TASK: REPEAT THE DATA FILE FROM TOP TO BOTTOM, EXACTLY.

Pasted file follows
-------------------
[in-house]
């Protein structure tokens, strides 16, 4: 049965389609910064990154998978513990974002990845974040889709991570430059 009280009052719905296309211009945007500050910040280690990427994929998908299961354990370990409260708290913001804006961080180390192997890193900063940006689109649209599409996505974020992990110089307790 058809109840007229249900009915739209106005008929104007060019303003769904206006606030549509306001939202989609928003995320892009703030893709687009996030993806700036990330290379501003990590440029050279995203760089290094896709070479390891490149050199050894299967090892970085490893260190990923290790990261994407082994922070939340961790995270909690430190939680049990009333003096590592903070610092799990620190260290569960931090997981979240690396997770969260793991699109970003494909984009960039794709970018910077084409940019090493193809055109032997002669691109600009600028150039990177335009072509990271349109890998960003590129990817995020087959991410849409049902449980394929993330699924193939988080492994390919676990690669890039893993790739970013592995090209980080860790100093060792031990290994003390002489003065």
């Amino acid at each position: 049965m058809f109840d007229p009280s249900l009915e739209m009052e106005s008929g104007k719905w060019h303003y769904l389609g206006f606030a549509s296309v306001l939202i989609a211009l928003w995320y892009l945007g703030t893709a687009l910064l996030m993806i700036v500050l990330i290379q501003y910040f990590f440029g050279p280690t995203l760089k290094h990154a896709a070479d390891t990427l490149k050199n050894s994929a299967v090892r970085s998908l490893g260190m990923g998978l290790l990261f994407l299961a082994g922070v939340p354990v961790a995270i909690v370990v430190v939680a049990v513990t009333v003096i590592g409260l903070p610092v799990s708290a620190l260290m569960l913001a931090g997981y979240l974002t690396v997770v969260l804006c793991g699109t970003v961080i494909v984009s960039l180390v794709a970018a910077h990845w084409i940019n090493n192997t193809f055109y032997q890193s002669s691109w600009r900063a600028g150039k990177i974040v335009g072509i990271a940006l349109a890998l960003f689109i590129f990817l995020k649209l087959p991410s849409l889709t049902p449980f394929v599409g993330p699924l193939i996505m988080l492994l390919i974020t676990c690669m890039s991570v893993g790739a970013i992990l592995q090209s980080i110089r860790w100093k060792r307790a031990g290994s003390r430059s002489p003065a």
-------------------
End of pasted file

[in-house]
């Protein structure tokens, strides 16, 4: 049965389609910064990154998978513990974002990845974040889709991570430059 009280009052719905296309211009945007500050910040280690990427994929998908299961354990370990409260708290913001804006961080180390192997890193900063940006689109649209599409996505974020992990110089307790 058809109840007229249900009915739209106005008929104007060019303003769904206006606030549509306001939202989609928003995320892009703030893709687009996030993806700036990330290379501003990590440029050279995203760089290094896709070479390891490149050199050894299967090892970085490893260190990923290790990261994407082994922070939340961790995270909690430190939680049990009333003096590592903070610092799990620190260290569960931090997981979240690396997770969260793991699109970003494909984009960039794709970018910077084409940019090493193809055109032997002669691109600009600028150039990177335009072509990271349109890998960003590129990817995020087959991410849409049902449980394929993330699924193939988080492994390919676990690669890039893993790739970013592995090209980080860790100093060792031990290994003390002489003065």
């Amino acid at each position: 049965m058809f109840d007229p009280s249900l009915e739209m009052e106005s008929g104007k719905w060019h303003y769904l389609g206006f606030a549509s296309v306001l939202i989609a211009l928003w995320y892009l945007g703030t893709a687009l910064l996030m993806i700036v500050l990330i290379q501003y910040f990590f440029g050279p280690t995203l760089k290094h990154a896709a070479d390891t990427l490149k050199n050894s994929a299967v090892r970085s998908l490893g260190m990923g998978l290790l990261f994407l299961a082994g922070v939340p354990v961790a995270i909690v370990v430190v939680a049990v513990t009333v003096i590592g409260l903070p610092v799990s708290a620190l260290m569960l913001a931090g997981y979240l974002t690396v997770v969260l804006c793991g699109t970003v961080i494909v984009s960039l180390v794709a970018a910077h990845w084409i940019n090493n192997t193809f055109y032997q890193s002669s691109w600009r900063a600028g150039k990177i974040v335009g072509i990271a940006l349109a890998l960003f689109i590129f990817l995020k649209l087959p991410s849409l889709t049902p449980f394929v599409g993330p699924l193939i996505m988080l492994l390919i974020t676990c690669m890039s991570v893993g790739a970013i992990l592995q090209s980080i110089r860790w100093k060792r307790a031990g290994s003390r430059s002489p003065a």